Home Arts & Entertainment Cult Pizza revamped for a fresh start

Cult Pizza revamped for a fresh start

Courtesy Photo

Cult Pizza interior

By Erica Horoky

After two weeks of construction, farm-to-table restaurant Cult Pizza reopened its doors earlier this month to show off a brand new kitchen and significant menu change- local meats. The owner of the former vegan pizzeria may have changed the menu, but his mission to provide affordable yet sustainable, organic meals to Grand Rapidians of every class remains the same.

If you haven’t heard of Cult Pizza (or the edgier CVLT ), plan a visit to 10 Jefferson Ave. Right next door to the vegan Bartertown Diner, the pizzeria was aptly named as it has gained quite a cult following. Ryan Cappelletti, owner of Cult and founder of Bartertown Diner, has been making what he calls a “neighborhood” out of the little street since he opened Bartertown in 2010.

Since then he has passed on the ownership of the diner to five of his former employees, demonstrating his mission of equal worker-focused and operated ownership.

In April 2013, Cappelletti broadened his reach and decided to challenge the status quo with the opening of Cult. Teamed up with a dedicated crew, local artists Tom Jenkins and Charles State, graphic designer Dylan Gunnet, and a group of local farms such as Ham Family, Green Wagon, Mud Lake, and Uptown Farms, Cappelletti set off to create Grand Rapids’ first farm-to-table vegan pizzeria.

It didn’t take long for Cult to find its niche by providing a unique dining environment and a plethora of vegetarian options. However, changes needed to be made to the young business so the restaurant closed its doors for two weeks. After much collaborative decision making, the addition of local meats to the menu, and the construction of a larger kitchen, Cult has been given a fresh start.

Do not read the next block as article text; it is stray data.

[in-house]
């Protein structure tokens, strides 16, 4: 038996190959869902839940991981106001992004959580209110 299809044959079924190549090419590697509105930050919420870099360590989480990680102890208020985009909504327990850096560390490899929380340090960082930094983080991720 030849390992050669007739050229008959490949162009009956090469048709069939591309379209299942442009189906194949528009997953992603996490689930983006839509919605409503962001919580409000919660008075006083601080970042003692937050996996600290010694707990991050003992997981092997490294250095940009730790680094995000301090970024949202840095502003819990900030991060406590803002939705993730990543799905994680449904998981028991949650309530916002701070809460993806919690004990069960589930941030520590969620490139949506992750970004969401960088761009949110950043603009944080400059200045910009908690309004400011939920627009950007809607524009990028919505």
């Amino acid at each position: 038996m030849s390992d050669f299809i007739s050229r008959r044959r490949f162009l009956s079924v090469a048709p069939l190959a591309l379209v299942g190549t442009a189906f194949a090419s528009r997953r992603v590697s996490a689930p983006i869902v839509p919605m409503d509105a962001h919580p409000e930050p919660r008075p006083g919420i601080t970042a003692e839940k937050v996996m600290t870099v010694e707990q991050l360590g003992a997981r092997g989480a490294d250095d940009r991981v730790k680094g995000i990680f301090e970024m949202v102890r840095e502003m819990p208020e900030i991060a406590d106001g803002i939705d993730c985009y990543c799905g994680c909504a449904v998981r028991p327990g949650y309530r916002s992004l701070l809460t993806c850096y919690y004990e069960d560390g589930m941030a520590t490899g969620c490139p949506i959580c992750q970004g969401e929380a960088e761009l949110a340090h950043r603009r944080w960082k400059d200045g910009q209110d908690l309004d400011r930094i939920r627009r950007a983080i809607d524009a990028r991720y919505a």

“We’re looking at it like It’s our first time opening, as if before was a practice run,” said Cappelletti. “Now we feel like we’re really open.”

Besides the arcade, eccentric local art, and delicious pizzas such as the Summer Pie and The Annihilater, what makes Cult so different?

Cappelletti pointed out that there are 194 pizza joints in Grand Rapids. How do you open a pizzeria distinctive enough to not just become the 195th? Part of Cult’s success can be found in the unique vision that Cappelletti and the staff share. “Cult is not for profit’s sake,” he said. “There are better ways to make money, but this business is about being sustainable. This restaurant is a project; it was set out to create a change. We’re trying to open people’s minds through food.”

Cult is different because it focuses on ensuring sustainability and quality, but also affordability and accessibility. If there’s any reason to shy away from replacing the Big Mac with a more nutritious organic meal, it’s the price, especially for college students. However, Cappelletti’s focus on customers over profit has ensured that prices (around $8-$14 per pie) stay in a range that almost everyone can afford.  Cult’s mission is to not only provide their ingredients from ethical, trusted local farms, but to also ensure that it’s not a commodity food.

“We wanted it so that anyone from a college student to the middle class can afford it. Cult is for everybody in that sense, “ Cappelletti said.

Cult is open 4-10 p.m., seven days a week, with delivery until 9:45 p.m. You can find their daily specials and updates on their Facebook page, while their menu is on www.cultpizza.com.


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